President Emmanuel Macron's government unveiled plans to push through reforms of France's mammoth rail system.
But the plans have not gone down well with rail unions who are threatening all-out war against the government, or in other words major strikes.
What has really angered them is the announcement that new recruits will no longer benefit from a special employment status of rail workers or cheminots as they are called in France, which is fabled for the perks it offers.
The government says the move is necessary due to the need to balance the books – the country's rail operator SNCF is in debt of €46.6 billion – but the rail workers themselves insist they are being made a scapegoat and ending their special status will change nothing.
The special status has been in place since 1920 and was created to try to attract people to work on the country's railways, where conditions were tough at the time. Around 92 percent of SNCF's 150,000 strong workforce benefit from the status.
But how good have they actually had it. Here's a look at what perks and benefits cheminots in France have been entitled to.
A job for life
Rail workers are effectively safe from what's called “licenciement economique” of financially motivated redundancies. In other words they have a job for life if they so wish. There are only three cases in which a worker's job can be terminated: if they choose to resign, retirement or if they are struck off. The only downside is that bosses want to be absolutely certain they have employed the right people so trial periods can be far longer than the average three or six months. Indeed for the top roles they can last up to two and a half years.
A special pension plan
A rail worker has one main advantage when it comes to his pension: it is based on his salary for the last six months rather than the average over 25 years which is the case for the general pension scheme. SO while the average pension in France in 2013 was €1,760 per month rail workers were earning €1,960. The pension is increased by 10 percent for any parent with three children and then 5 percent more for anyone with four children.
Rail unions point out however that workers pay 12 percent addition pension contributions compared to private sector employees.
Early retirement age
Until 2016 the retirement age of rail workers stationed in one place such as admin staff was set at a minimum age of 55 and 50 for train drivers and conductors. But various reforms have pushed that age back to 57 for staff and 52 for drivers and conductors. In comparison the retirement age in the private sector is currently 62.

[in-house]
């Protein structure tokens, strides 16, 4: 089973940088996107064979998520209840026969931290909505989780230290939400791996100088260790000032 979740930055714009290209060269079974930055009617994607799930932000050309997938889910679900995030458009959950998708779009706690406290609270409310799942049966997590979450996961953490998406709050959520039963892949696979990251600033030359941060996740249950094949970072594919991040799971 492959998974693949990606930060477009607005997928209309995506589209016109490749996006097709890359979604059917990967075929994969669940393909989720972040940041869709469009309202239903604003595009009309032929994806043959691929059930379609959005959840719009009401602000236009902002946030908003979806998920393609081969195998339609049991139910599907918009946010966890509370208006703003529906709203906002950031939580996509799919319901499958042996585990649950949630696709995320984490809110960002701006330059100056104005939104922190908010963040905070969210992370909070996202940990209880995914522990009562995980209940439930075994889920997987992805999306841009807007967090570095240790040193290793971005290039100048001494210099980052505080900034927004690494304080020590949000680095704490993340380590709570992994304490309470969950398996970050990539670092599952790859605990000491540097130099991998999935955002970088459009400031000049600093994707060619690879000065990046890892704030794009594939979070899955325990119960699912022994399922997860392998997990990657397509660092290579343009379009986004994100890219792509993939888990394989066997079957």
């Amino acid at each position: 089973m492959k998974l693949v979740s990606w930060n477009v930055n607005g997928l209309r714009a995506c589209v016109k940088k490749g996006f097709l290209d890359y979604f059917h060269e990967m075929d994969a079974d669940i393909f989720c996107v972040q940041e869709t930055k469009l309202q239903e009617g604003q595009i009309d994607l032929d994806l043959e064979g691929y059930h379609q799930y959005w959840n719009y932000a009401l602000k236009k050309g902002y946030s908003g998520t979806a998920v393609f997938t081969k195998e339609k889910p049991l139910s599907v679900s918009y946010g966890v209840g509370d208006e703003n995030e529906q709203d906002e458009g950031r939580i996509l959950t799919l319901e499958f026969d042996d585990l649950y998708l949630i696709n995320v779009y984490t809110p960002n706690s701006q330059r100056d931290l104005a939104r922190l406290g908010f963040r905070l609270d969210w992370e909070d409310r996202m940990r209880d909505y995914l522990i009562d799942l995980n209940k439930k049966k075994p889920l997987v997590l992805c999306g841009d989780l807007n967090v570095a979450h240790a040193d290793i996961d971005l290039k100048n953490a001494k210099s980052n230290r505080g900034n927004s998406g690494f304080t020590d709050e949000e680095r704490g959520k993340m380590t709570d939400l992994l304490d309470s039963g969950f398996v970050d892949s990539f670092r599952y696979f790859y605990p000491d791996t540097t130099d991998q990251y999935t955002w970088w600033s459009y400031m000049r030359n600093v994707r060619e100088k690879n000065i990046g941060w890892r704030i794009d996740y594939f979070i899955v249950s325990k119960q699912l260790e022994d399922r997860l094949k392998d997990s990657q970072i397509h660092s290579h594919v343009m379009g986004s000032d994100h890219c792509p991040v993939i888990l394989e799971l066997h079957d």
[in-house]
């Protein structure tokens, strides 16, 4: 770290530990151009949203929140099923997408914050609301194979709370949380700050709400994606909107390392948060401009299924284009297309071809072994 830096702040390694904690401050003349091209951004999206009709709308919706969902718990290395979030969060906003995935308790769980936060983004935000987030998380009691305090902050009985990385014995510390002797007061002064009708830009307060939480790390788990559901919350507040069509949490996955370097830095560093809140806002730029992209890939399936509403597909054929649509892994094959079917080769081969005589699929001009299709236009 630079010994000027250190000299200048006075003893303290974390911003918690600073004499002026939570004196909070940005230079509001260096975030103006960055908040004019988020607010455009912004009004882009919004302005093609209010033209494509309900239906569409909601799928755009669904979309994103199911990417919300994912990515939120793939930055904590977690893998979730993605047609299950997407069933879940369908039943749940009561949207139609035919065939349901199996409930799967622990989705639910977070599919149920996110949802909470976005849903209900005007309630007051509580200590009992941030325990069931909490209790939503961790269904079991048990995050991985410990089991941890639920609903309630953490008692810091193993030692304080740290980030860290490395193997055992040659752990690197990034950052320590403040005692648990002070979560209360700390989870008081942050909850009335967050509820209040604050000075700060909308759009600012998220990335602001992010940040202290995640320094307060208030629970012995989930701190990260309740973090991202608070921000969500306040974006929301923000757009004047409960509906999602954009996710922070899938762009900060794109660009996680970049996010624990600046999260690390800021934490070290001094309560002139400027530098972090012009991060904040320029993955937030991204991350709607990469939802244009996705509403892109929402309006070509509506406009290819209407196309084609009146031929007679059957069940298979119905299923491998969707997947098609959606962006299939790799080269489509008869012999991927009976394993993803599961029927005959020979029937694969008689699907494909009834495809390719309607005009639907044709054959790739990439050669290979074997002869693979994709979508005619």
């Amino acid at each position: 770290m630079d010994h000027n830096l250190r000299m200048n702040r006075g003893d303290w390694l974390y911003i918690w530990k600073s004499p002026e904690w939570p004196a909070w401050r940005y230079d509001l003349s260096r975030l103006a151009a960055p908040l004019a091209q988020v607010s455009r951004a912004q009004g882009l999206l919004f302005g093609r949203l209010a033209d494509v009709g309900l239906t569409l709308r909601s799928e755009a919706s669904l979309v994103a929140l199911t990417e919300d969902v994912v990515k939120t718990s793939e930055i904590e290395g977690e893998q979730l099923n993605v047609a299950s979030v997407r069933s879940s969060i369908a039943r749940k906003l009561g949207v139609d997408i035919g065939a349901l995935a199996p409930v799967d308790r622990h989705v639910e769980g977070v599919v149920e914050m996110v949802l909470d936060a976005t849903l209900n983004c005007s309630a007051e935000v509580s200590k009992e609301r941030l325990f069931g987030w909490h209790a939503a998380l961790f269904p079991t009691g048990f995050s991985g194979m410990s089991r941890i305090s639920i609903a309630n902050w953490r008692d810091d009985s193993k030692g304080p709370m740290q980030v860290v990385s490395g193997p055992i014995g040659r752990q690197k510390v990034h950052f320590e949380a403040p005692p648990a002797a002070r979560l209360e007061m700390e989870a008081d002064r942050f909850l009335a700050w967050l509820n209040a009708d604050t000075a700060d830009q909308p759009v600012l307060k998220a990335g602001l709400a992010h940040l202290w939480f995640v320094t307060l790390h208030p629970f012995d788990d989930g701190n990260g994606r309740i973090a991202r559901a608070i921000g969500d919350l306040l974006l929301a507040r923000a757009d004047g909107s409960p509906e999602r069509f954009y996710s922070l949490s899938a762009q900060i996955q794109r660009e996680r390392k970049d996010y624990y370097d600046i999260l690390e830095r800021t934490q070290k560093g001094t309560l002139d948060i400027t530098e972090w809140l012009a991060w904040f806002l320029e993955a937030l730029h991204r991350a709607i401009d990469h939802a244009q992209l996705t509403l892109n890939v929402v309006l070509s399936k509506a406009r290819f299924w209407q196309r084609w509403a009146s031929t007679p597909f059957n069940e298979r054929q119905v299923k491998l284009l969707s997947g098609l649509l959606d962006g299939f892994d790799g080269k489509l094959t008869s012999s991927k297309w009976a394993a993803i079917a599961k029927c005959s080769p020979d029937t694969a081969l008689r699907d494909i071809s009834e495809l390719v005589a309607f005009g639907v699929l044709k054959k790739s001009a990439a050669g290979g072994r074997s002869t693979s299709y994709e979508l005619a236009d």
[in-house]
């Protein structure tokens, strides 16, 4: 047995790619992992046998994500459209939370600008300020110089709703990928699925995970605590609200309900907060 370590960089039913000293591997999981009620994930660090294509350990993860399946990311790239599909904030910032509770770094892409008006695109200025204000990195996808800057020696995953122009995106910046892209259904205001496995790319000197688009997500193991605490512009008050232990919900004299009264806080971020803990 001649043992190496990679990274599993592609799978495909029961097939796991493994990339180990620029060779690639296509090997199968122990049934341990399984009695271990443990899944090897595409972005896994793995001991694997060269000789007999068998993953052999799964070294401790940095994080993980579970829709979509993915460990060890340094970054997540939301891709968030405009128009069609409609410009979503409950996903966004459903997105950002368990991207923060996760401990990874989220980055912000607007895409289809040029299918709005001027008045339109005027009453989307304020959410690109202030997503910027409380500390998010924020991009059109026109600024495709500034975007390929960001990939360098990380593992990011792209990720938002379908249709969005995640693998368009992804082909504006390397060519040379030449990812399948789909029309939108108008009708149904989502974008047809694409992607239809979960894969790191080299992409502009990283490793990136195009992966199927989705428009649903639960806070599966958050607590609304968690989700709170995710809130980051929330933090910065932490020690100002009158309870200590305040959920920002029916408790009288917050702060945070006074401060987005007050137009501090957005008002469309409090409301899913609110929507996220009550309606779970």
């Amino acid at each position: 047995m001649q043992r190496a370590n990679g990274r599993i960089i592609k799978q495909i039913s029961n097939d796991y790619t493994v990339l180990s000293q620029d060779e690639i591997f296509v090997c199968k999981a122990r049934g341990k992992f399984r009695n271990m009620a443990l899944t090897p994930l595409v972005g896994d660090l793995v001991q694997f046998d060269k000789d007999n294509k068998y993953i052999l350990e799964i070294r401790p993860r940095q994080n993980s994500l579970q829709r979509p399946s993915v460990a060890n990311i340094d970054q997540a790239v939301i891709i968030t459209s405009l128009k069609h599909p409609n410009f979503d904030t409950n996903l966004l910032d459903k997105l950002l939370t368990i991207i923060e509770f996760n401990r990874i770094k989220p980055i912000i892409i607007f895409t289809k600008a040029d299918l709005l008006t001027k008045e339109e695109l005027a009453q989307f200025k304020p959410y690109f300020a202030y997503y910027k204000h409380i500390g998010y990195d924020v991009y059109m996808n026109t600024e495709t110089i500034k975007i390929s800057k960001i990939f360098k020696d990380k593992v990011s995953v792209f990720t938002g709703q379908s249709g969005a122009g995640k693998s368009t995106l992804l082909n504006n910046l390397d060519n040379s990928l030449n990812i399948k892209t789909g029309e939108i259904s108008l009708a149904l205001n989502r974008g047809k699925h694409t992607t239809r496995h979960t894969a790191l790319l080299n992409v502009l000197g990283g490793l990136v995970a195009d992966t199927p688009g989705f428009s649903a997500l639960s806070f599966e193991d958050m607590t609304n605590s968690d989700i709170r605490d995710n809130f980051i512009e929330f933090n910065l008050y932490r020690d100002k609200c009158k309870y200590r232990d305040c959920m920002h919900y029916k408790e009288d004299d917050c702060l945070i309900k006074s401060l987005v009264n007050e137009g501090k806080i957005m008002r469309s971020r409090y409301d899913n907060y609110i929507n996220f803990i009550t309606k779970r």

But the number of years of service needed to gain a full pension has steadily increased to fall in line with the country's general pension scheme.
Automatic career advancement
SNCF staff see their salary increased every three years thanks to the fact they automatically go up a grade. The average salary of a cheminot is €3,090 gross a month, around 100 euros more a month than the average salary in France.
However it's worth pointing out that while top execs are well paid some 60 percent of rail workers earn under €3,000 a month.
All rail workers are employed on a 35-hour week and get 28 days paid holiday each year – three days more than the legal minimum. On top of that admin staff get 10 days of RTT – effectively extra days holiday to make up for the fact they will work more than 35 hours a week. Drivers get 22 days RTT and any staff who work nights get 28 days.
Access to housing
Thousands of housing units are made available to rail workers around the country, many of them at reduced rents. Unions justify this by saying many workers don't earn enough to pay the exorbitant rent prices in cities like Paris. Some of these lodgings are reserved for those staff who must be on call and therefore live in close proximity to their place of work.
Special social security scheme and free train tickets
In several major cities in France SNCF staff have access to free medical centres. They benefit from free or massively reduced rail tickets, and their spouses and any children aged under 21 can get 16 train tickets each year that cost 10 percent of the full price.
Parents and grandparents can get four free tickets per year.
According to a recent report by France's state auditors some 1.1 million people travel at reduced prices but only 15 percent of them are active rail workers. The auditors estimate the cost of these free tickets to be €25 million a year.
Rail workers say the free tickets compensate for the fact that workers often have to work shifts, weekends, holidays and nights.